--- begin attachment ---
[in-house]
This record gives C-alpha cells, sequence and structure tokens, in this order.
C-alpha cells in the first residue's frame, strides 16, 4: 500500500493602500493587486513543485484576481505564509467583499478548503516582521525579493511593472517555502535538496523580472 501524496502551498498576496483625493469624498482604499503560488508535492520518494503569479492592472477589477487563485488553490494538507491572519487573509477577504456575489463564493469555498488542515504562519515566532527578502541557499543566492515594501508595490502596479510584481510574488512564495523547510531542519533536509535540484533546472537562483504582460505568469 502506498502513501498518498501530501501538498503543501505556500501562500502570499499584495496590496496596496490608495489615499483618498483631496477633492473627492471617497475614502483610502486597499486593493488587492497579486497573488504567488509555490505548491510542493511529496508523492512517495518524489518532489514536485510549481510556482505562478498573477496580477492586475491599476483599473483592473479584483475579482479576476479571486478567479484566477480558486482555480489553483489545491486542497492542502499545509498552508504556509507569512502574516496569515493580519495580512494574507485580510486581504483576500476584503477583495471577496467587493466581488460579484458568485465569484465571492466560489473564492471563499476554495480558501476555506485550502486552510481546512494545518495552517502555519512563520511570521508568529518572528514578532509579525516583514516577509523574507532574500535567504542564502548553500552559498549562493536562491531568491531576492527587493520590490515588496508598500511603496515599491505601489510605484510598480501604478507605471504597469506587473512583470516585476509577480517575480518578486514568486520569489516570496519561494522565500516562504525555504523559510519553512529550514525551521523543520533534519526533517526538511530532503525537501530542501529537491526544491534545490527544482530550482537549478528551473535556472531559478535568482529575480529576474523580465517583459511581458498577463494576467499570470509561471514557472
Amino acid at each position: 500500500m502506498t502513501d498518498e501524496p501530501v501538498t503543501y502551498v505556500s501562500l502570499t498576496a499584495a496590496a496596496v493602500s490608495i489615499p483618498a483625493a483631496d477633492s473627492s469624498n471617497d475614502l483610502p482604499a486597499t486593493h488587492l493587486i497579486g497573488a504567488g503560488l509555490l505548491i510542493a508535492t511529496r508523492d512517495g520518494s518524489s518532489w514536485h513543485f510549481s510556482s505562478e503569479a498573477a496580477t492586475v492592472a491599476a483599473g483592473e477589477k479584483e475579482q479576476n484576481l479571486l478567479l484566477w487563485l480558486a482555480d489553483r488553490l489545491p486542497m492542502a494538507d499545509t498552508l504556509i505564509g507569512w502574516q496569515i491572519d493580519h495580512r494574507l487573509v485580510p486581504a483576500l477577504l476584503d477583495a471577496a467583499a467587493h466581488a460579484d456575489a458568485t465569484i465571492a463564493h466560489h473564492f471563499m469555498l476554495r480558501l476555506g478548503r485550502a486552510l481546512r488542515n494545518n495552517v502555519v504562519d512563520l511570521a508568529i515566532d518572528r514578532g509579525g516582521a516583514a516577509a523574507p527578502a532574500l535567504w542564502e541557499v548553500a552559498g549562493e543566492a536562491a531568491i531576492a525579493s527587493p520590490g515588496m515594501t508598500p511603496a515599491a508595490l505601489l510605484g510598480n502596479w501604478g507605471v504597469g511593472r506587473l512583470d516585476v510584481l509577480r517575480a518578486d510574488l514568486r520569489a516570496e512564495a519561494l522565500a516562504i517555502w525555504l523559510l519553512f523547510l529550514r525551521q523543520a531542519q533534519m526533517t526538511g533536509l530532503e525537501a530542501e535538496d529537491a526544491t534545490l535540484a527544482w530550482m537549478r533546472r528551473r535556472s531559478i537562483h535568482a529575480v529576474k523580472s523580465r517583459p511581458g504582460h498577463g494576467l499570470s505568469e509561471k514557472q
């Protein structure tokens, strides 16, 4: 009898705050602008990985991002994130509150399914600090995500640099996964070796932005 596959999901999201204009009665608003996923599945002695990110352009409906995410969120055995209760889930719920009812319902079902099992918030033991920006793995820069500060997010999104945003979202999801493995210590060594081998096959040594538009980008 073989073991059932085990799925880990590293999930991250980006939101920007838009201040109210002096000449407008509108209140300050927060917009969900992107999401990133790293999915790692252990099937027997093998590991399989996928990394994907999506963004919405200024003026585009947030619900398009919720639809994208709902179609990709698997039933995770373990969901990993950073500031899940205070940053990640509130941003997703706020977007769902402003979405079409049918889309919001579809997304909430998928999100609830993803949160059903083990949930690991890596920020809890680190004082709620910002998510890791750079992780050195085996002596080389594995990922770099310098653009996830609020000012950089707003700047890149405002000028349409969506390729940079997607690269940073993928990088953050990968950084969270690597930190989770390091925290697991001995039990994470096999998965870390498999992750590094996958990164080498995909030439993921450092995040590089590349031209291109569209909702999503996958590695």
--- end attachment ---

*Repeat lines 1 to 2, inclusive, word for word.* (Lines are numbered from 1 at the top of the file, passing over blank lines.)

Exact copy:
[in-house]
This record gives C-alpha cells, sequence and structure tokens, in this order.